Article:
The purpose underlying Rule 404(b)’s clear and convincing evidence requirement is to “prevent the jury from convicting a defendant for being a ‘bad person’ or for having a propensity to commit crimes, even where the evidence is insufficient to convict for the crime charged.” Cross, 577 N.W.2d at 725. Although this heightened evidentiary standard serves the important purpose of helping ensure that a defendant is not unfairly prejudiced, the standard does not implicate a fundamental right. See Huddleston v. United States, 485 U.S. 681, 689 (1988) (holding that federal courts are not required to make a preliminary finding that the government had proved “other crimes evidence” by even a preponderance of the evidence before submitting evidence of similar acts to the jury). We believe that the interests of justice are best served by allowing the introduction of evidence of similar acts by the accused against the alleged victim of domestic abuse without requiring that they first be established by clear and convincing evidence.
For these reasons, we expressly adopt Minn. Stat. § 634.20 as a rule of evidence for the admission of evidence of similar conduct by the accused against the alleged victim of domestic abuse. The district court did not abuse its discretion by ruling that the state could introduce evidence of respondent’s alleged March 15, 1997, assault of his wife without first determining that the evidence was clear and convincing.
BLATZ, C.J., and HANSON, J., took no part in the consideration or decision of this case.
 Minnesota Statutes § 634.20 provides:
Evidence of similar conduct by the accused against the victim of domestic abuse, or against other family or household members, is admissible unless the probative value is substantially outweighed by the danger of unfair prejudice, confusion of the issue, or misleading the jury, or by considerations of undue delay, waste of time, or needless presentation of cumulative evidence. “Similar conduct” includes, but is not limited to, evidence of domestic abuse, violation of an order for protection under section 518B.01; violation of a harassment restraining order under section 609.748; or violation of section 609.749 or 609.79, subdivision 1. “Domestic abuse” and “family or household members” have the meanings given under section 518B.01, subdivision 2.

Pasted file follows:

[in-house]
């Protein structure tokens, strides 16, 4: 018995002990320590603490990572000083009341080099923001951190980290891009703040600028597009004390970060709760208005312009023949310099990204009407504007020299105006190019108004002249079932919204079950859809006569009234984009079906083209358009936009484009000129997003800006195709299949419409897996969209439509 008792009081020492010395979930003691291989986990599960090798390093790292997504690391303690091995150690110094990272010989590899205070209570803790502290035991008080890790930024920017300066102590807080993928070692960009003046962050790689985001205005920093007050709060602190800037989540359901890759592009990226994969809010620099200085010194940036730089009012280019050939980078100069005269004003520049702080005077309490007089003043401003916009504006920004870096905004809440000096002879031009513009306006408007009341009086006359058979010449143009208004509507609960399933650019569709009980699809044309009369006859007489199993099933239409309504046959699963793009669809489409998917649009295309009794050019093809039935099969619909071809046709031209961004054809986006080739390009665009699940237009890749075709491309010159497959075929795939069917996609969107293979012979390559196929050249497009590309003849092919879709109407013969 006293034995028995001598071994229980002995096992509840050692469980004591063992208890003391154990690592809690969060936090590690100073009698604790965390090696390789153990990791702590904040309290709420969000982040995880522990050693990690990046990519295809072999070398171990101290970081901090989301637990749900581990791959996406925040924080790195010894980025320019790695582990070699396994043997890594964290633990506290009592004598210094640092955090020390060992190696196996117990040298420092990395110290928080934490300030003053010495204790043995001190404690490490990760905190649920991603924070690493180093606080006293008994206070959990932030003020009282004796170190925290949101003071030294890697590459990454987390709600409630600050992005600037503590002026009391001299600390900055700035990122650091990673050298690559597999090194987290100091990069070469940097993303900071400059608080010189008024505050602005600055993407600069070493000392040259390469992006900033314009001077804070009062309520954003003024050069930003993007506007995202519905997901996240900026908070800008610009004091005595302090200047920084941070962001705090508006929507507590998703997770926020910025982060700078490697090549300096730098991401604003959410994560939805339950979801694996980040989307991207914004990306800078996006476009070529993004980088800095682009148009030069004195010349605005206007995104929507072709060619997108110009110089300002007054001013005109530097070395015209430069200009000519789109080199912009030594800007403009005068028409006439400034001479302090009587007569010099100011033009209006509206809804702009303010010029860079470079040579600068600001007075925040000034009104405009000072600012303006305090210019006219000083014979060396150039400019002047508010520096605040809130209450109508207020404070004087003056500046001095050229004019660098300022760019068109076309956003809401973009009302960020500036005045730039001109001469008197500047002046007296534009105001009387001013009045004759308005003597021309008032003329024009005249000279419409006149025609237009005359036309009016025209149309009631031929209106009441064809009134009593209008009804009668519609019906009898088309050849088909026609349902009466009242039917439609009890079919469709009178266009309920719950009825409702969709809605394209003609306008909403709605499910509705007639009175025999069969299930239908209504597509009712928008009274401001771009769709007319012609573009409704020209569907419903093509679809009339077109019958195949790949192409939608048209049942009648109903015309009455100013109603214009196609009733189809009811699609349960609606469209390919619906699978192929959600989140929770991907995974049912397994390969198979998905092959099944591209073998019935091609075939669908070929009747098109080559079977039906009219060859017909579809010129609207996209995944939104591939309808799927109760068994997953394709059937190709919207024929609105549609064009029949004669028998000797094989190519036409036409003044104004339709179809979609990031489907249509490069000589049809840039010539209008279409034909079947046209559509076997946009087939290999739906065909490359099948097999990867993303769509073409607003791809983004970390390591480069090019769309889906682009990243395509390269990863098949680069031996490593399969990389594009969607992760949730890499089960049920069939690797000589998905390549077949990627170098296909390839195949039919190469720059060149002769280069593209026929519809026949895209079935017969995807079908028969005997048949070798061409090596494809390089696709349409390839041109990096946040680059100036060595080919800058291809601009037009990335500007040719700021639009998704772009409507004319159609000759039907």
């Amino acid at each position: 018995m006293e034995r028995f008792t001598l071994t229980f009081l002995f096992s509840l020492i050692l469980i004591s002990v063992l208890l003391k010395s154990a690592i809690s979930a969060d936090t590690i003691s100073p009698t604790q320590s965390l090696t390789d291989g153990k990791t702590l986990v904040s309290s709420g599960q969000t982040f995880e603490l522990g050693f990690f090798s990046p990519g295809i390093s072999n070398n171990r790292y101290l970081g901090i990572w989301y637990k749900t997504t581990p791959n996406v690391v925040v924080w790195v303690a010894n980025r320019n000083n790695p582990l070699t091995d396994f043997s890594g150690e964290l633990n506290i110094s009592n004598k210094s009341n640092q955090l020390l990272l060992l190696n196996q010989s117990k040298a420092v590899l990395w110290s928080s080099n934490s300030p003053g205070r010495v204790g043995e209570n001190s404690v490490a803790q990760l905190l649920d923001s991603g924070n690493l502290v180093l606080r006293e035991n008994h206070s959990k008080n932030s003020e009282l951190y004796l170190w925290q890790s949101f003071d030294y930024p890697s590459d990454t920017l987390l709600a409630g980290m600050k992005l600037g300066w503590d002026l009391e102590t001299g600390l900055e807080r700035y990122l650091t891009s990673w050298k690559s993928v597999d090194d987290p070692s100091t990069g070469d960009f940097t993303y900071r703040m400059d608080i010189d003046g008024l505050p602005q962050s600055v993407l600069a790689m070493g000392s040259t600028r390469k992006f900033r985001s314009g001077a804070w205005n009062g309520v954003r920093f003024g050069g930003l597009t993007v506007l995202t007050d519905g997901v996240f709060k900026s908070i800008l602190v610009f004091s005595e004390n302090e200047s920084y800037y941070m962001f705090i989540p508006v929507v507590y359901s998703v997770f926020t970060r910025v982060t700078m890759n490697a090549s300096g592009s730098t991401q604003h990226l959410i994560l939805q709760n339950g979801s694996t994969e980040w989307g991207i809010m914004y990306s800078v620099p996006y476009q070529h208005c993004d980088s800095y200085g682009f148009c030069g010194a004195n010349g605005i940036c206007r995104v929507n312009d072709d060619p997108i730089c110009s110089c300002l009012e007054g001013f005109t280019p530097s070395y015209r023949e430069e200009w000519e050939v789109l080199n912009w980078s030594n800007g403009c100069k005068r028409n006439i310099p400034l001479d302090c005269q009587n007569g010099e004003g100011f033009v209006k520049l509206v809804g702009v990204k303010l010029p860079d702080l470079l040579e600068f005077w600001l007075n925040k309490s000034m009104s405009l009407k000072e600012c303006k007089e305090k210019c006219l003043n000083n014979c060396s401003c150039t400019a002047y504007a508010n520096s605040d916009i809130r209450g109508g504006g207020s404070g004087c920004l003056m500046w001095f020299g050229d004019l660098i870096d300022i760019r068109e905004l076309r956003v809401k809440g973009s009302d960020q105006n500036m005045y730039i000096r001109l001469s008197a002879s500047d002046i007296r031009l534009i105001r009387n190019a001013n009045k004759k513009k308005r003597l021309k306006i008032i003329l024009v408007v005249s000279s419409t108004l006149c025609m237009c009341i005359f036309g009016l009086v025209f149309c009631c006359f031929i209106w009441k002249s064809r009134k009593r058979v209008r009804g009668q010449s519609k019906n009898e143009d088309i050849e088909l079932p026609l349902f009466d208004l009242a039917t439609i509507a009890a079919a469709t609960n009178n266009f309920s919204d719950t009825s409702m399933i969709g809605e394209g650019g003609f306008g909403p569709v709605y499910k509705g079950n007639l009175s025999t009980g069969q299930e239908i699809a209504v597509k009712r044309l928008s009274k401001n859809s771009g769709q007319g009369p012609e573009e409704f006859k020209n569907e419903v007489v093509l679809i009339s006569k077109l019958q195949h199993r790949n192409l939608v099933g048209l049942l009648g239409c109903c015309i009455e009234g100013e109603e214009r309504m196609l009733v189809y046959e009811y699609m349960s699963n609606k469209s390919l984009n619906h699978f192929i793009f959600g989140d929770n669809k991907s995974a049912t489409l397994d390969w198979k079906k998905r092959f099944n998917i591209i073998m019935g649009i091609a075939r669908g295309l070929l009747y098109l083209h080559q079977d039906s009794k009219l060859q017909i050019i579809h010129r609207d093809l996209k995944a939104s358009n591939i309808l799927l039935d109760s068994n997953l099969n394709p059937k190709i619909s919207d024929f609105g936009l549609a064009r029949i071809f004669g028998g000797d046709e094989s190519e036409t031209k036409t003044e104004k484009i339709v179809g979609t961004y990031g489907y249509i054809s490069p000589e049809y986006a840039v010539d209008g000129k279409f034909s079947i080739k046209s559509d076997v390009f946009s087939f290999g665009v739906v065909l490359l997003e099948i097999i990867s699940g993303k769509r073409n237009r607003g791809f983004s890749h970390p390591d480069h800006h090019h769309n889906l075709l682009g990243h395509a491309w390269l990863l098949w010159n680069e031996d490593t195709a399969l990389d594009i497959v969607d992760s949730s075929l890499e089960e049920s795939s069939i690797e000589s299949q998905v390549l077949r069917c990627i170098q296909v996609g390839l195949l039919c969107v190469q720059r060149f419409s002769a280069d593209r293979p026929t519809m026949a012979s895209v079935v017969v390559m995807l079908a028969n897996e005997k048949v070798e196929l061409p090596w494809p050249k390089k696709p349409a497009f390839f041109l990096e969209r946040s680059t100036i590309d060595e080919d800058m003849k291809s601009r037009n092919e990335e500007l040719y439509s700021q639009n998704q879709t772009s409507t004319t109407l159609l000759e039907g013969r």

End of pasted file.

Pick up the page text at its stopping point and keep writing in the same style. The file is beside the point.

Minnesota Rule of Evidence 404(b) provides:
Evidence of another crime, wrong, or act is not admissible to prove the character of a person in order to show action in conformity therewith. It may however, be admissible for other purposes, such as proof of motive, opportunity, intent, preparation, plan, knowledge, identity, or absence of mistake or accident. In a criminal prosecution, such evidence shall not be admitted unless the other crime, wrong, or act and the participation in it by a relevant person are proven by clear and convincing evidence. Evidence of past sexual conduct of the victim in prosecutions under Minn. Stats. § 609.342 to 609.346 is governed by Minn. R. Evid. 412.